Last year I started an official DF Twitter account: @daringfireball. Everything I post to Daring Fireball gets posted to that Twitter account automatically. Effectively, it’s a Twitter version of the DF RSS feed.
Part of the system I wrote to auto-tweet these posts is my own URL shortener. Because it seemed fun and looked sharp, I registered the domain name ✪df.ws. How? Thanks to Internationalized Domain Names (IDN), domain names can now include Unicode glyphs. The DNS system was original conceived as ASCII-only, and IDN works around that by mapping domain names containing non-ASCII characters back to ASCII via an encoding method called Punycode. For example, the Punycode representation of “✪df.ws” is “xn—df-oiy.ws”.1
At the outset, the only downside I foresaw to using this domain for my short URLs is that it wasn’t something people could type by hand. But how often do you type shortened URLs by hand? I almost always copy and paste them.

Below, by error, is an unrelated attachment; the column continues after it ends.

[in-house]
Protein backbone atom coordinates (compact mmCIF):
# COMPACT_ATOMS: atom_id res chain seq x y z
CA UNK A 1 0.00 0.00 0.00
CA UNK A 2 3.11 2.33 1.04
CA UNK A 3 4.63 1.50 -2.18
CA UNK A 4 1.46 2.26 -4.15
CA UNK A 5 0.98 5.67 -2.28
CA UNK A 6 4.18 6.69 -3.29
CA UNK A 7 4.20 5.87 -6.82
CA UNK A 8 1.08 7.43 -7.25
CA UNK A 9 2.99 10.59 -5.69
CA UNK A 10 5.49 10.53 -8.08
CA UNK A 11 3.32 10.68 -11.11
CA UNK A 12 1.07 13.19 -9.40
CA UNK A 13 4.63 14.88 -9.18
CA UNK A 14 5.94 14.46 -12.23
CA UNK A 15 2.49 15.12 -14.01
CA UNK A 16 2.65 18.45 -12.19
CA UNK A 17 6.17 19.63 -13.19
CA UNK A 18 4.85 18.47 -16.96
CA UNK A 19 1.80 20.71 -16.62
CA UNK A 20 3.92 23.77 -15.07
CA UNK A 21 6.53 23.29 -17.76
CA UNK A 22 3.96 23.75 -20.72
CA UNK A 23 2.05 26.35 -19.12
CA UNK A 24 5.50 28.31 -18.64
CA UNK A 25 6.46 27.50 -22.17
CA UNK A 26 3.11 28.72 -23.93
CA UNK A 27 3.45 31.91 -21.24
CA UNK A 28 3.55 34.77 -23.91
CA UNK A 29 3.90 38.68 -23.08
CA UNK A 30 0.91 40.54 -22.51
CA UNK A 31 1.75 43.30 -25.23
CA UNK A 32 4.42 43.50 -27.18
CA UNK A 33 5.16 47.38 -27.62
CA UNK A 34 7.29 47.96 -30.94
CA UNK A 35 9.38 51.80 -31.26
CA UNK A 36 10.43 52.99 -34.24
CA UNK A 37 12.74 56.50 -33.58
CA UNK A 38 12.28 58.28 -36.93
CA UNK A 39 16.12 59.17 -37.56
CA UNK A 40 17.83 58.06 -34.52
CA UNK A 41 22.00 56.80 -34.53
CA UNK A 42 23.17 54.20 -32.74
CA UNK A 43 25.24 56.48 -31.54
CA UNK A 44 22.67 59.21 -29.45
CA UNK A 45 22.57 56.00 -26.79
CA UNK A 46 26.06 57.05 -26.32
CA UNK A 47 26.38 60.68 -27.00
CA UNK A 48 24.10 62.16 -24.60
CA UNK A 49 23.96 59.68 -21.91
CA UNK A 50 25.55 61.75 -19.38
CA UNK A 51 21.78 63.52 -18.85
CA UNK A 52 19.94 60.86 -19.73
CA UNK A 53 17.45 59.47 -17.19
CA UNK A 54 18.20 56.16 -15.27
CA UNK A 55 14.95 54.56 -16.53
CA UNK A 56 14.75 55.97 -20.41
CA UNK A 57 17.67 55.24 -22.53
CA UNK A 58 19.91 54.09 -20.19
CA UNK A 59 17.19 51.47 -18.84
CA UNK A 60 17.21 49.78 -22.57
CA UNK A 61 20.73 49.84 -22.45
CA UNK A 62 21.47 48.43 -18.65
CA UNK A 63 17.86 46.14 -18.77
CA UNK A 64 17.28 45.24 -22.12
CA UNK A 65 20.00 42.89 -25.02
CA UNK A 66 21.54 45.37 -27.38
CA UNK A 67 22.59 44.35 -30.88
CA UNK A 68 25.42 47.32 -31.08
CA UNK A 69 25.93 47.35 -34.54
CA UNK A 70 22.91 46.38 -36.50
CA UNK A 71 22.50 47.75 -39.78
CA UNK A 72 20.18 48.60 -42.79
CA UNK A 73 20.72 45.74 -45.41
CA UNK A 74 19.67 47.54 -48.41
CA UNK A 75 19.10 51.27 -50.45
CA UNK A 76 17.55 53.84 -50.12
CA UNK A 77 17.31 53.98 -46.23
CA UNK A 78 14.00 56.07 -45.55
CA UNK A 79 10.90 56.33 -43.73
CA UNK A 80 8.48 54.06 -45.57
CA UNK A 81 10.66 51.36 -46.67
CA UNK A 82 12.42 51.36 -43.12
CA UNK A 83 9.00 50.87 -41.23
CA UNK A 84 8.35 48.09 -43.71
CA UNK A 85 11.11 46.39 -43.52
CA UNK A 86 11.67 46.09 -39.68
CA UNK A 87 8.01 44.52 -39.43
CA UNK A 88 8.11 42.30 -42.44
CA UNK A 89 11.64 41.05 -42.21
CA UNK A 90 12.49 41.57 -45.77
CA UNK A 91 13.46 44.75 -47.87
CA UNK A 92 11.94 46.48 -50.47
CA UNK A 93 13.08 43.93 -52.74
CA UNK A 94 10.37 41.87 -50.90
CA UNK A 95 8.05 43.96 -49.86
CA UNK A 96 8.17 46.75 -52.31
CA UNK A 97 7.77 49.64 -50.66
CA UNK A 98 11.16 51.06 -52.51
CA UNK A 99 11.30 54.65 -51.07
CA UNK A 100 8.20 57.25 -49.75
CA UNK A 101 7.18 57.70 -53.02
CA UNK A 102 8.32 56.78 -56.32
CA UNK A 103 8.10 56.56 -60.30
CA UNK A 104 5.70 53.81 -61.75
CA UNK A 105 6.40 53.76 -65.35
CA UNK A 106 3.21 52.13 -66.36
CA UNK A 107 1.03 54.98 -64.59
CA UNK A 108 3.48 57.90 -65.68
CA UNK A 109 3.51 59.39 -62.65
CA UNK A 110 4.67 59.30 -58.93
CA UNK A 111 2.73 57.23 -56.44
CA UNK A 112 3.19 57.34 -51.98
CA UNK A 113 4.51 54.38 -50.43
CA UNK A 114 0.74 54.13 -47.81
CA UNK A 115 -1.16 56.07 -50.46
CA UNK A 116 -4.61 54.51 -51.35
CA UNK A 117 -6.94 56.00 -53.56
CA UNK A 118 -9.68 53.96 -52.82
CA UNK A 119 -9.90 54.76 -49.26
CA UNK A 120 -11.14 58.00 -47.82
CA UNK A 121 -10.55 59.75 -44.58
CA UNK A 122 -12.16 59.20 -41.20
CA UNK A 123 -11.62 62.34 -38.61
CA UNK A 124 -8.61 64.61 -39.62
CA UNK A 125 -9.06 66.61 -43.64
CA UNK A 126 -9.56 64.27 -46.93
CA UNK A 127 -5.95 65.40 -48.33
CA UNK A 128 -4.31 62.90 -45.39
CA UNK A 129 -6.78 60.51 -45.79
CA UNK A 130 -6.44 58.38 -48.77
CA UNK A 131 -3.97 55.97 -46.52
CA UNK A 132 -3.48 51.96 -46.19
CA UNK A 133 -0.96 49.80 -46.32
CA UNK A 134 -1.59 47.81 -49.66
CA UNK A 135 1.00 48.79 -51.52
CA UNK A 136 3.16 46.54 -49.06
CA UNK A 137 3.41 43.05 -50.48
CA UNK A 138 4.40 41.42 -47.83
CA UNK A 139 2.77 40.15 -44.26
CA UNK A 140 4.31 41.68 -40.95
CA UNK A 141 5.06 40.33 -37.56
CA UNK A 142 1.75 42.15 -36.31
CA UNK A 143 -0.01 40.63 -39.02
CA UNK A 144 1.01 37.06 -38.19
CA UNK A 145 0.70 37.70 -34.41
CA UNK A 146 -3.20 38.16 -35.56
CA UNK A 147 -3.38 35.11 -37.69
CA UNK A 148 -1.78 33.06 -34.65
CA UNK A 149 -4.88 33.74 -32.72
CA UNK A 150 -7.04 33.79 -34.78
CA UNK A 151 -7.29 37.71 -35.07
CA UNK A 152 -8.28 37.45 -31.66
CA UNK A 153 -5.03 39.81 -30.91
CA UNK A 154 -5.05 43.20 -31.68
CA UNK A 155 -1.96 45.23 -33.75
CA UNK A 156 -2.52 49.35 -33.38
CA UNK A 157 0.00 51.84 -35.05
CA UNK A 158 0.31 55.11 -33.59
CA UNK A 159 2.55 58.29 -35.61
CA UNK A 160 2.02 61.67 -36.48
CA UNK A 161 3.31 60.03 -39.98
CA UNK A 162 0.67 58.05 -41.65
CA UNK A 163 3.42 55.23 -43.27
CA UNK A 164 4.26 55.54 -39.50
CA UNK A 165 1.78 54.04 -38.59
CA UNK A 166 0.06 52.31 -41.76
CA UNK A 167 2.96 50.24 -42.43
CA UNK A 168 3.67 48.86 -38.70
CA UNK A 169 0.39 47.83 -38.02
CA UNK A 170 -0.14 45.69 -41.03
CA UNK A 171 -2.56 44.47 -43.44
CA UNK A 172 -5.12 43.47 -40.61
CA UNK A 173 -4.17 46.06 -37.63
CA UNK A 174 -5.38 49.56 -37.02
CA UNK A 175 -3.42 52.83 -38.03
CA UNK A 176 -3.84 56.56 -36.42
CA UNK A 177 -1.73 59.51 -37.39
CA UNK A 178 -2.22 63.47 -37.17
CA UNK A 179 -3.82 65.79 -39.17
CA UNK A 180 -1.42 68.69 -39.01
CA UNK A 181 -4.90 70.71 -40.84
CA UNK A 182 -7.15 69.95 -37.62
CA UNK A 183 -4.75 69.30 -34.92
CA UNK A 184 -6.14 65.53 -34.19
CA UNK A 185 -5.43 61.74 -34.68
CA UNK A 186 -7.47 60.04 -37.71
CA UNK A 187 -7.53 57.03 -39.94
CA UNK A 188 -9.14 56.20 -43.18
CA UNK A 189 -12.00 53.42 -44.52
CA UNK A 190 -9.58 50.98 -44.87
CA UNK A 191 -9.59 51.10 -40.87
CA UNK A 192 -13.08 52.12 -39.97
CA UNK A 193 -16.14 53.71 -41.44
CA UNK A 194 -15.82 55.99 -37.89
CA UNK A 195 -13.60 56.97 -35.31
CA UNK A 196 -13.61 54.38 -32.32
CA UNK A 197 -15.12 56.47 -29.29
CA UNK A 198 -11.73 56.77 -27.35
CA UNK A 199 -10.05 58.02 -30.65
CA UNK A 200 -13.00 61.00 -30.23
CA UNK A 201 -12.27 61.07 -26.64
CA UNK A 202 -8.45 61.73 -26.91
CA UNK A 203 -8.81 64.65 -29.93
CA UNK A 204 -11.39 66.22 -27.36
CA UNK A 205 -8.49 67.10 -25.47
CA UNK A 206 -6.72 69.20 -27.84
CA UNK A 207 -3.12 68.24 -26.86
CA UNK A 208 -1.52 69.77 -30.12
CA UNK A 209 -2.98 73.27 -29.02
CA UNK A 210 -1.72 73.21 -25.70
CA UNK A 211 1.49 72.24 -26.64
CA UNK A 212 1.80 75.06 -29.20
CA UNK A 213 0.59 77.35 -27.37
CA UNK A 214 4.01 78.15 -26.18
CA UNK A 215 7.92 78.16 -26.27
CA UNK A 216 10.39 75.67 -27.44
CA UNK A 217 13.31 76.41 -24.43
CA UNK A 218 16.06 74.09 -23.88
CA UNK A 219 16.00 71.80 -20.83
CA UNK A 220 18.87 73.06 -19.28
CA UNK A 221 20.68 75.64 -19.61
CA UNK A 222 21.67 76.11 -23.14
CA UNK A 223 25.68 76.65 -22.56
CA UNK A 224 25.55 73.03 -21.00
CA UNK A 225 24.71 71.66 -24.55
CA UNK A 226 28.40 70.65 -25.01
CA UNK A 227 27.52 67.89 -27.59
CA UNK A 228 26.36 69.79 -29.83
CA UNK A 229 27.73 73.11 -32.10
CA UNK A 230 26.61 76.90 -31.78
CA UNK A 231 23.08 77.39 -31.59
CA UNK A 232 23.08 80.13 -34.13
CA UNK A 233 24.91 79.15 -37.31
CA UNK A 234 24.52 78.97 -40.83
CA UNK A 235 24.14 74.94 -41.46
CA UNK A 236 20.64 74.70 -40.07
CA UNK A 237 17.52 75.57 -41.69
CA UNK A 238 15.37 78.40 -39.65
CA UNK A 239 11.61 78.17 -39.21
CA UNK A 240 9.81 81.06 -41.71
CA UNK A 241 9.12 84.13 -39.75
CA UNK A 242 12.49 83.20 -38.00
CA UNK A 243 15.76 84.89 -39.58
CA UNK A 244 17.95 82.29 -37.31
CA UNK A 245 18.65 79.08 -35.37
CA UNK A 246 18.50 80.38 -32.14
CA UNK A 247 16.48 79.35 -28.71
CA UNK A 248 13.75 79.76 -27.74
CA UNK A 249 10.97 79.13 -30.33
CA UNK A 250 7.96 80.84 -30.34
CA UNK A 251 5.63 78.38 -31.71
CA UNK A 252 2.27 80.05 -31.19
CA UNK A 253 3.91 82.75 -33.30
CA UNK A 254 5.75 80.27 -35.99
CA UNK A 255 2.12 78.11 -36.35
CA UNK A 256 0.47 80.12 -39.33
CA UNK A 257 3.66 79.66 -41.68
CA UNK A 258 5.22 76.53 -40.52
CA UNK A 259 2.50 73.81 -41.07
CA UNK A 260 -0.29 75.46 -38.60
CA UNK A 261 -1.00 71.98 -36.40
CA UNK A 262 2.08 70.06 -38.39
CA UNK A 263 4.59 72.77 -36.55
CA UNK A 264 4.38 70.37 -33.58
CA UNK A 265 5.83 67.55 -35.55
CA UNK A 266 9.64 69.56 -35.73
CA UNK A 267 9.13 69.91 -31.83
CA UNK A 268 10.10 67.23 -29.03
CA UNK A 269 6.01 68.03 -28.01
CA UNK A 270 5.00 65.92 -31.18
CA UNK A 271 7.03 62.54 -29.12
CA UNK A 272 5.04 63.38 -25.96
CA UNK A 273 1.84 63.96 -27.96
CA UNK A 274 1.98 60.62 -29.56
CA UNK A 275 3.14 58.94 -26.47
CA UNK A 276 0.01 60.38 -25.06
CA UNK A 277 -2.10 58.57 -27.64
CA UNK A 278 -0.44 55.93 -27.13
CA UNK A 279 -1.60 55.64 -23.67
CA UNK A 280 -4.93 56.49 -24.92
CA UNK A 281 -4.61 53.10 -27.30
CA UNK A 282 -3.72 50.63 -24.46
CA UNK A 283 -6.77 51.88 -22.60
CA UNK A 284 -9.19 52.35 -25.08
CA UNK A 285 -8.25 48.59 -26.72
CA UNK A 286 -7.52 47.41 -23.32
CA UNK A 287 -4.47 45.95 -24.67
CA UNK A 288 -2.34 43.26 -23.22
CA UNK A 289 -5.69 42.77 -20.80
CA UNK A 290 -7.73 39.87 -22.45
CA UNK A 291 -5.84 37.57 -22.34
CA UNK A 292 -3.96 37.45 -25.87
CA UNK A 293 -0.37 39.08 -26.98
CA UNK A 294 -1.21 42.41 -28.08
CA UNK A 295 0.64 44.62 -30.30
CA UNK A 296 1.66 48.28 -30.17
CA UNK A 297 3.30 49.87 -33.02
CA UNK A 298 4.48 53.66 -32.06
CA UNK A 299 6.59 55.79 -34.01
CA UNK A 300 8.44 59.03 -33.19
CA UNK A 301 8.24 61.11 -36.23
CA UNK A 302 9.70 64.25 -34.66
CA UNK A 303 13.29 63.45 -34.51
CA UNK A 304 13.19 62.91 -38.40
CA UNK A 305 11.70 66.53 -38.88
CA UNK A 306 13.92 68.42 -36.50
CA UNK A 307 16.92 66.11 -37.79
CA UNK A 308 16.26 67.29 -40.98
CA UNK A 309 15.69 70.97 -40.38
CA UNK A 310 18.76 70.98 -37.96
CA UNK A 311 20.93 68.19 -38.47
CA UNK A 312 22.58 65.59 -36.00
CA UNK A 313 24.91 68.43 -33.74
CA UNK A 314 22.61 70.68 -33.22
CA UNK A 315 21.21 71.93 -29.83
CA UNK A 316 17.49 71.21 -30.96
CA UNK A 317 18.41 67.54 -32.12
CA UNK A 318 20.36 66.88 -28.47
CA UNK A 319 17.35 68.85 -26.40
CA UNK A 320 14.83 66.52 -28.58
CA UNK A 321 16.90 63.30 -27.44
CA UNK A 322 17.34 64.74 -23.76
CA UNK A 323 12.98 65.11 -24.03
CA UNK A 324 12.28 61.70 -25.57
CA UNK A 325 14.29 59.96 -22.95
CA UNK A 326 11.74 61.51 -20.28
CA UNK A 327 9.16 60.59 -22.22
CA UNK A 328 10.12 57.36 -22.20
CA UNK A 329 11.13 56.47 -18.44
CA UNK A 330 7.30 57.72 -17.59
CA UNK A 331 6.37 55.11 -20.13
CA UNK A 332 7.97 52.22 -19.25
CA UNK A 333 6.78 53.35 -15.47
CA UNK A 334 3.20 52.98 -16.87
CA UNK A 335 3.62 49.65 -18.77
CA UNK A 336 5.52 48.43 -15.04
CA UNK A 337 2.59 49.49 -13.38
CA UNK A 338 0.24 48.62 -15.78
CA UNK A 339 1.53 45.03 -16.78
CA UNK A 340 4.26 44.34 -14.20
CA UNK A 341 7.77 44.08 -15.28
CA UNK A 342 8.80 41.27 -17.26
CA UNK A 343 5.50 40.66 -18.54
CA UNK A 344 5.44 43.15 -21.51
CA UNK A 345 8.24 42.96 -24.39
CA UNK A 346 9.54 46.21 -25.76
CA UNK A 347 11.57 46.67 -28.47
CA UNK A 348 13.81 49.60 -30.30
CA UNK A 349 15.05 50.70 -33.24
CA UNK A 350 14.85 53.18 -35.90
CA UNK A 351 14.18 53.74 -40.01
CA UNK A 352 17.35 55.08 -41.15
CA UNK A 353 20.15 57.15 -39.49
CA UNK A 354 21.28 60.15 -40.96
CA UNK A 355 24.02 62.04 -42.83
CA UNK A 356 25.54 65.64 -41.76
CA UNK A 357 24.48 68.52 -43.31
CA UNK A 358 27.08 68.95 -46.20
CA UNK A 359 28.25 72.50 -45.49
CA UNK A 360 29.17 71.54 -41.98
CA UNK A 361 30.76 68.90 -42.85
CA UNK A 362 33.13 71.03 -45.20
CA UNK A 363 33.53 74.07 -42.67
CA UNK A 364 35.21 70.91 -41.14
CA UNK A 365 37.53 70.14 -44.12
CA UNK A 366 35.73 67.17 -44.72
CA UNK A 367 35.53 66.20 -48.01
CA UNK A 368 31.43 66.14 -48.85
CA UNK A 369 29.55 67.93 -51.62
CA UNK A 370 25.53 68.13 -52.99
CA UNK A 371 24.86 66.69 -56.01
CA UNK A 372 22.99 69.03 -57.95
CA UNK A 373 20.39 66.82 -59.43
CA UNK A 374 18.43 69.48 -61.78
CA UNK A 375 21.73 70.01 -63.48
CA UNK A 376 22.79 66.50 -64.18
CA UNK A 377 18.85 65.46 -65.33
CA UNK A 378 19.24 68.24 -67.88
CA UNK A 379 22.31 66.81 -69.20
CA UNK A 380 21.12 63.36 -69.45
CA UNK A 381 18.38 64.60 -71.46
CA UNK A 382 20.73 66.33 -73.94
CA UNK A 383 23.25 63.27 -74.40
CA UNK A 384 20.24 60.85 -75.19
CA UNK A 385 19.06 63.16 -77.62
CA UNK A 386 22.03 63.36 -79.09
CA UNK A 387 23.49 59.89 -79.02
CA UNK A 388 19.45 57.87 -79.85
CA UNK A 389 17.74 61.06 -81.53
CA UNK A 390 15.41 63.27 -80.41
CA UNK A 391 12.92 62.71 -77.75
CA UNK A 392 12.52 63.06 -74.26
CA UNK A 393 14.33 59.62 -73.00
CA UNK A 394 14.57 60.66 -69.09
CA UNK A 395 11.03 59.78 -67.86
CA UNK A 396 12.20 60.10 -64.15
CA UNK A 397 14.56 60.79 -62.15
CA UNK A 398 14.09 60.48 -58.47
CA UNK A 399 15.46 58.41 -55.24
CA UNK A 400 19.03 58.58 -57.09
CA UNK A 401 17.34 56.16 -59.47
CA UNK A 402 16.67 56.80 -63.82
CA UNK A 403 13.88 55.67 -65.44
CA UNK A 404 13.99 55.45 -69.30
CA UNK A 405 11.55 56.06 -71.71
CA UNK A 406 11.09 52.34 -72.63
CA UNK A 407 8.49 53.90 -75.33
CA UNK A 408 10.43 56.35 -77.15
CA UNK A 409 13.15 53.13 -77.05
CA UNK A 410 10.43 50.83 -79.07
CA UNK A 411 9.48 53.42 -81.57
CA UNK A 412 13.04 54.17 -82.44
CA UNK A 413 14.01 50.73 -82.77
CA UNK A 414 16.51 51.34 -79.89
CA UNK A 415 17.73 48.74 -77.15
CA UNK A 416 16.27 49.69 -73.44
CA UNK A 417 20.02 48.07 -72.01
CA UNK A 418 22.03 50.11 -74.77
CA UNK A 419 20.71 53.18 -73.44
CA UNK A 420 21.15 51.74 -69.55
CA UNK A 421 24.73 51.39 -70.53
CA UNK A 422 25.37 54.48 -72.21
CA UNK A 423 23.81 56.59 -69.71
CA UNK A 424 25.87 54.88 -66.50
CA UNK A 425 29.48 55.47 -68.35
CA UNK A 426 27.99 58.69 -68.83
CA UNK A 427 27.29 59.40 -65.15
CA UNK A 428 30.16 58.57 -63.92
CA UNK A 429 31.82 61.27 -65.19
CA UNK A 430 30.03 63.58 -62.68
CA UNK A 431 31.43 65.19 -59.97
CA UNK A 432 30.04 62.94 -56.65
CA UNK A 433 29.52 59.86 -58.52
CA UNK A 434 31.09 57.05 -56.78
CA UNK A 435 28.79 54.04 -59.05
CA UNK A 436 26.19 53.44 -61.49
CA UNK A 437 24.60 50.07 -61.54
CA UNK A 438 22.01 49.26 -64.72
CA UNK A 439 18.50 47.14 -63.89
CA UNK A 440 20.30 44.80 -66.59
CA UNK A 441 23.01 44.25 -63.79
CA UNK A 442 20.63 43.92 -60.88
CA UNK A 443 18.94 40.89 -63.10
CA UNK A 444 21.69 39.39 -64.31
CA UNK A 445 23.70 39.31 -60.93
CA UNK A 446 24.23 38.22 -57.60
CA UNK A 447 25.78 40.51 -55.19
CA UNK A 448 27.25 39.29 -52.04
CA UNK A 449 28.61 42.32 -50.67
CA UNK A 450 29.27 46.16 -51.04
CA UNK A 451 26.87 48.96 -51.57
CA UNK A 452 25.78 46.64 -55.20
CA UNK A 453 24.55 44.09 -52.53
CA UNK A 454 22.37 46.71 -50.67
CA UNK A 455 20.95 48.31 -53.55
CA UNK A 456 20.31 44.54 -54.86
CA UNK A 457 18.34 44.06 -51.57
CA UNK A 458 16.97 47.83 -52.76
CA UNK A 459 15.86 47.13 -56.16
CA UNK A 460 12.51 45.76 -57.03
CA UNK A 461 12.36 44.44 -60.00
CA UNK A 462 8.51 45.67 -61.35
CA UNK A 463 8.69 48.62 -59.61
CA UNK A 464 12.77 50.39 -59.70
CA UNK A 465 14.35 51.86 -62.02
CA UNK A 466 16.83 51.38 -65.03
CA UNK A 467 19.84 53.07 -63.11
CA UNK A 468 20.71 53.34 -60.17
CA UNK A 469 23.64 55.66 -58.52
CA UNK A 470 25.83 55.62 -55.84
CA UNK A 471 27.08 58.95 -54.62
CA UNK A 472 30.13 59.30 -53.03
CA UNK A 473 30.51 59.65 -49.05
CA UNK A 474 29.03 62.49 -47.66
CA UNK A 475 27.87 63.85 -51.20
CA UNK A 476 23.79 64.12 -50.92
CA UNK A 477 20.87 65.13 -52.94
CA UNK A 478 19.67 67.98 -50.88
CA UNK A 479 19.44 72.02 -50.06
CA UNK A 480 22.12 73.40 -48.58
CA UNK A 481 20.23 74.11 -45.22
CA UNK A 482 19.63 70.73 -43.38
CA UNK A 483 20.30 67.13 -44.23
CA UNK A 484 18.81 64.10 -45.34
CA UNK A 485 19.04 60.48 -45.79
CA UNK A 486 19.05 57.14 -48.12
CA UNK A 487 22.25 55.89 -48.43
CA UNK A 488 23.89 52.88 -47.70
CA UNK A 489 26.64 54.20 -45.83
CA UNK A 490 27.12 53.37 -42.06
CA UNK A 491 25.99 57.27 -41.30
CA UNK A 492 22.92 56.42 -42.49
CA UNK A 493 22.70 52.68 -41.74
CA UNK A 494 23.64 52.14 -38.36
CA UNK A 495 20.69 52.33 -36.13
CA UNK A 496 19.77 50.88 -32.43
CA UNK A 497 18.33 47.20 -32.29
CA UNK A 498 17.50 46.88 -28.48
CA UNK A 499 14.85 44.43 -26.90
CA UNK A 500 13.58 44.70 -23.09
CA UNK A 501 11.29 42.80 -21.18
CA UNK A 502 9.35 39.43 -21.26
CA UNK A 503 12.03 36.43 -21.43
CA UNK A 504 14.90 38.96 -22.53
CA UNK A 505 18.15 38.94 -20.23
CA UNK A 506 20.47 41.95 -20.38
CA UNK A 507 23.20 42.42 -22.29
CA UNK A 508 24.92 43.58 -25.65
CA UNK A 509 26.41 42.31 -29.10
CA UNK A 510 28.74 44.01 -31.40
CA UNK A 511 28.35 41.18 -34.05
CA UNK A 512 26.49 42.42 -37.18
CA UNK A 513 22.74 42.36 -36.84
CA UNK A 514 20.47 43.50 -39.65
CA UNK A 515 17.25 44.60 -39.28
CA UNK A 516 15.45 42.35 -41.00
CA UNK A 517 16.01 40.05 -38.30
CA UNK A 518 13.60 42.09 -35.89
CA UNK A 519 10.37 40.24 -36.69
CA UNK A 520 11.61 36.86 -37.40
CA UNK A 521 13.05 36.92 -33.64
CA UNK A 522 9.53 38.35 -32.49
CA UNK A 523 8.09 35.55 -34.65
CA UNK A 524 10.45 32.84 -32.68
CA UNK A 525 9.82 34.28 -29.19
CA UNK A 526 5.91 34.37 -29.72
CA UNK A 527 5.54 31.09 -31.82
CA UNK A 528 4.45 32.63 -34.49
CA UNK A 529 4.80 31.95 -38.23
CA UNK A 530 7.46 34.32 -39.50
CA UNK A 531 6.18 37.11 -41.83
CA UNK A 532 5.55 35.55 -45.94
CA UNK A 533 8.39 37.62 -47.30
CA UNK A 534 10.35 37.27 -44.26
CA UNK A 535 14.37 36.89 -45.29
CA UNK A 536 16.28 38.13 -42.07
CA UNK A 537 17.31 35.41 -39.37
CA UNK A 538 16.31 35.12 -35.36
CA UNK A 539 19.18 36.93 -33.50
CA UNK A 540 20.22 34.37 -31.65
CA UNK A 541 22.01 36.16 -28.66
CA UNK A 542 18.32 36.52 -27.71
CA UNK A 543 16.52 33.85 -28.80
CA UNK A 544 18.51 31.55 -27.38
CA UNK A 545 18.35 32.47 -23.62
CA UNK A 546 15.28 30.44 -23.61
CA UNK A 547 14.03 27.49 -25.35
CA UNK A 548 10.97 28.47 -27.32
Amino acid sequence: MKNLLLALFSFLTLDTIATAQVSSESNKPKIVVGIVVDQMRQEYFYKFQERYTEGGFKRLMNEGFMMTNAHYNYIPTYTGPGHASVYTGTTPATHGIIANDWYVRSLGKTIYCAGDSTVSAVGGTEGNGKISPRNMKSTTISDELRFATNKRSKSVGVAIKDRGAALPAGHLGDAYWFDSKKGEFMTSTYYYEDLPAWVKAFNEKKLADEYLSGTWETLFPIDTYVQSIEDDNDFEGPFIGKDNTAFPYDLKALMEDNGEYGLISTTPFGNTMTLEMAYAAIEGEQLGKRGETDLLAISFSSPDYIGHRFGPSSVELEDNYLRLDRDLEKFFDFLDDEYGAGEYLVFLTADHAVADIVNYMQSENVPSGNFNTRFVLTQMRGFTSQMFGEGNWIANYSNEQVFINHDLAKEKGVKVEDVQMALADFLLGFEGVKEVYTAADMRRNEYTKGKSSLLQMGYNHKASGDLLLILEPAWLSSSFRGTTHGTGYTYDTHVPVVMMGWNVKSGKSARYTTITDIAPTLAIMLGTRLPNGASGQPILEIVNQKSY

What I didn’t foresee was the tremendous amount of software out there that does not properly parse non-ASCII characters in URLs, particularly IDN domain names. Twitter clients (including, seemingly, every app written using Adobe AIR, which includes some very popular Twitter clients), web browsers (including Firefox), and, for a few months, even the Twitter.com website wasn’t properly identifying DF’s short URLs as links.
Worse, some — but, oddly, not all — of AT&T’s DNS servers for 3G wireless clients choke on IDN domains. This meant that even if you were using a Twitter client that properly supports IDN domains, these links still wouldn’t work if your 3G connection was routing through one of AT&T’s buggy DNS servers.
I was stubbornly defiant about this — particularly with regard to Twitter clients that didn’t parse these URLs correctly. But the problems never got better. AT&T’s buggy DNS servers remain a problem. TweetDeck still doesn’t grok non-ASCII URLs. Firefox still doesn’t open them correctly.
So, I give up. I’ve switched to a pure-ASCII domain name for short links: “df4.us”. If you previously tried following @daringfireball on Twitter and gave up because the links didn’t work, you should try again.
I frequently get asked how and where I registered a non-ASCII domain name. Many — probably most, in fact — domain name registrars don’t support IDN. I used Dynadot to register mine, and consider myself a satisfied customer. Actually using an IDN domain has, as outlined above, proven to be an enormous pain in the ass, but registering and managing the settings for the domain itself, at Dynadot, has been no problem at all. ↩